Raiders

Raiders: Can Henry Ruggs III Assume The Mantle Of Number One WR?

Can Henry Ruggs III assume the mantle of being the Las Vegas Raiders’ number one wide receiver next season? All signs point to this being a possibility.

When the news broke that Atlanta Falcons star Julio Jones would be traded, it didn’t take long for Raiders fans to get excited. Of course, this is all moot as Jones was eventually traded to the Tennessee Titans. This begs the question: Why were the Raiders not involved in the Julio sweepstakes? Let’s take a closer look, shall we?

An inexperienced group 

In the 2020 NFL Draft, it was widely understood that the Raiders were in the wide receiver market. Luckily for them, they had their pick of the litter at the twelfth spot. In a draft historically loaded with pass catchers, the Raiders made Henry Ruggs III the selection. Later in the third round, they also took South Carolina’s, Bryan Edwards. These two young wideouts were named starters in the 2020 season, something that seems to stay the same in 2021.

Now, while the season did not go as planned for either of these rookies, battling injuries and Covid-19, they project much more favorably in 2021. This is especially true when it comes to Ruggs. While his rookie season was immensely disappointing, the flashes of game-breaking potential were evident throughout the season. 

Multi-faceted weapon 

Of course, everyone knows Ruggs for his speed. A track star in high school, the Alabama product posted a 4.27 40-yard dash at the NFL combine. While this speed will always be his calling card, it has caused some misconceptions around his game. The first of which being his route running. Due to his raw speed, many consider him a straight line, downfield threat in the mold of DeSean Jackson or Will Fuller. Simply, he is much more than this.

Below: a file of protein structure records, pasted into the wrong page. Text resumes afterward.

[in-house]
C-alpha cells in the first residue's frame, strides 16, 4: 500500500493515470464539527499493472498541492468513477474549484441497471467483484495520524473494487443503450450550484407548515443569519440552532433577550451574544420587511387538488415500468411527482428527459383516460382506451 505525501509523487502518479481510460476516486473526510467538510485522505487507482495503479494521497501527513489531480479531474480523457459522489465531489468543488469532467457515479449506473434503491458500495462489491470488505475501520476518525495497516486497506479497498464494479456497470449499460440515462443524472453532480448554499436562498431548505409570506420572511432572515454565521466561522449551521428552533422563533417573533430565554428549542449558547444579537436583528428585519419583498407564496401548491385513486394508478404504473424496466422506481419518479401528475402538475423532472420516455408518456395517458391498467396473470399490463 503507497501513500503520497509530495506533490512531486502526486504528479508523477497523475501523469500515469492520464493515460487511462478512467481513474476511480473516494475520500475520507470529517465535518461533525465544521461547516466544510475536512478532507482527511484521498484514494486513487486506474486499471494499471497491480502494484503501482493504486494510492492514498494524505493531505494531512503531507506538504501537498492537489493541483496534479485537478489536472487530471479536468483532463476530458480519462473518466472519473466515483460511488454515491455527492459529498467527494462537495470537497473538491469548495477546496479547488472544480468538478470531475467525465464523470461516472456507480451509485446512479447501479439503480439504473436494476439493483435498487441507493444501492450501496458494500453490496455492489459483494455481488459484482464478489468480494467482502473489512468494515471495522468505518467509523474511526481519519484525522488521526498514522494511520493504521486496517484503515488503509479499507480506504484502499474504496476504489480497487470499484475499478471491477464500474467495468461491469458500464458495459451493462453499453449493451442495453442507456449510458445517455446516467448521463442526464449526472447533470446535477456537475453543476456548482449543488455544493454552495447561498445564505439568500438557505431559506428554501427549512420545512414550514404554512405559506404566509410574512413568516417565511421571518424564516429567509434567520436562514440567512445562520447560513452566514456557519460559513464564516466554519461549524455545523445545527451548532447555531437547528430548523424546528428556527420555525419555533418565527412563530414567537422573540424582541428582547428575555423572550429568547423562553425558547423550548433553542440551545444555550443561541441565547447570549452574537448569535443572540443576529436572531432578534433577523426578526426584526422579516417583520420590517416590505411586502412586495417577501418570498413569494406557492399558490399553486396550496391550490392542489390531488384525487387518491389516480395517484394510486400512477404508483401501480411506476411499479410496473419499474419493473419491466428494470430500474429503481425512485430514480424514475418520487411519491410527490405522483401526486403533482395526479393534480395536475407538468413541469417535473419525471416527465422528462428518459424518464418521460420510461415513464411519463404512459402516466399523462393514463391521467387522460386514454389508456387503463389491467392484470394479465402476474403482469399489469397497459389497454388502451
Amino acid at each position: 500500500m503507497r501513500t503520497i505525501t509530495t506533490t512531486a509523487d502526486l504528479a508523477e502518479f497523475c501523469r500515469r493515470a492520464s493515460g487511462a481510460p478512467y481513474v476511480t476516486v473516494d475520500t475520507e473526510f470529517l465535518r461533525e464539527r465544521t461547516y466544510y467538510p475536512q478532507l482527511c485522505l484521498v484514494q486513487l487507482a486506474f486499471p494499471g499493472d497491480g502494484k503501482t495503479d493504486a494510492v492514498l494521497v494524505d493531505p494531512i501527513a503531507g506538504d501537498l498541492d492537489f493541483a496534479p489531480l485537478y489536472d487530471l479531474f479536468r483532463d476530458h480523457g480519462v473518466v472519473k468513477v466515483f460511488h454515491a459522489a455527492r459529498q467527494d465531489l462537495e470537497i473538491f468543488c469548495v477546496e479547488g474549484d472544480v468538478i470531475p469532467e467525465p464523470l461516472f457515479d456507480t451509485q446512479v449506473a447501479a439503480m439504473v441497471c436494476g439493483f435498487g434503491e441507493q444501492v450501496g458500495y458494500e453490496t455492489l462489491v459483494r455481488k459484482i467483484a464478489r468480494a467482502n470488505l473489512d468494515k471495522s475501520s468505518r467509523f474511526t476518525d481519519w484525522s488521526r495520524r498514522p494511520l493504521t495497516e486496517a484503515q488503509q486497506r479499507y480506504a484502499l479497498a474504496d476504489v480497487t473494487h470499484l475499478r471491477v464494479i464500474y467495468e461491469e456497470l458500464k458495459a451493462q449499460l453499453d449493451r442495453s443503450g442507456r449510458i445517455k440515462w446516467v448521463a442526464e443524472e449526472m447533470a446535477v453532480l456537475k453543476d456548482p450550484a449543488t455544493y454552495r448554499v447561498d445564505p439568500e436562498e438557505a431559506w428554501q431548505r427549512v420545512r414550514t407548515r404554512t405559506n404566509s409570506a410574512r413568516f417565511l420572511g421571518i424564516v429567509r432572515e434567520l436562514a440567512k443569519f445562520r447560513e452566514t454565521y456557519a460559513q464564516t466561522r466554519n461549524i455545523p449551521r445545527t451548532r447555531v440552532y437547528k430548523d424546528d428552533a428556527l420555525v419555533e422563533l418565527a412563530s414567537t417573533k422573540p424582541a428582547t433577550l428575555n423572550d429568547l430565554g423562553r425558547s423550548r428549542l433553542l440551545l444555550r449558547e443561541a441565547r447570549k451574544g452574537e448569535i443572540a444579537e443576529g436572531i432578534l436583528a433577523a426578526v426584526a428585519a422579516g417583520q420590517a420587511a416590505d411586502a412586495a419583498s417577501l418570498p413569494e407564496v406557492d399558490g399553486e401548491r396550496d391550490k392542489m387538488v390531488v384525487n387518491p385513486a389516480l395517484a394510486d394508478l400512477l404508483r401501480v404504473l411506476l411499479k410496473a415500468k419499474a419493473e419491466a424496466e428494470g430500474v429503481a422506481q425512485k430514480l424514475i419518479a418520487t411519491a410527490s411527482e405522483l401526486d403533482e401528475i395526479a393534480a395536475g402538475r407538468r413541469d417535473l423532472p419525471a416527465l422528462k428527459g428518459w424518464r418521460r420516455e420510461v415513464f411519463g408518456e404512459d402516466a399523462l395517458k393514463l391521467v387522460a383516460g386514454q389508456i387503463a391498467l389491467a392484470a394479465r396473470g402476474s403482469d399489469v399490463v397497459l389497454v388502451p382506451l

Located at the top of the field in the above play, Ruggs shows off his route running chops. Coming in motion and running a zig route back the other way is not as easy as Ruggs makes it look, and it is evident in how badly fooled the defender assigned to him was. In the Raiders playbook, routes like these are typically reserved for Hunter Renfrow. This should not change as Renfrow dominates on these plays, they are also perfect for Ruggs in many ways. In his time at Alabama, it was rare to see “11” winning down the field. Instead, he made his hay on run after the catch plays and in the short and intermediate levels of the field. 

When you possess speed like Ruggs, the defense is forced to respect it at all times. At the top of the screen, he runs a curl route to the middle of the field and which he gets good separation on. He gains this separation by putting fear into the defensive backs guarding him. As seen above, Broncos cornerback Parnell Motley literally starts sprinting down the field when he sees Ruggs threatening him. This fear of getting run past makes it easy for the rookie to put his foot in the ground and work back towards Derek Carr. 

A true competitor with a role to fill

Raider Nation fell in love with Nelson Agholor last season. Somewhat lost in Agholor’s productive season, is how he was able to achieve it in the first place. Were Ruggs not to get injured in Week 1, it is likely that he would have been the one lighting up the stat sheet. However, Agholor’s success and eventual departure left the Raiders with a clear template on how to use Ruggs. Not only can he fill the Agholor role, but he can also do it even better.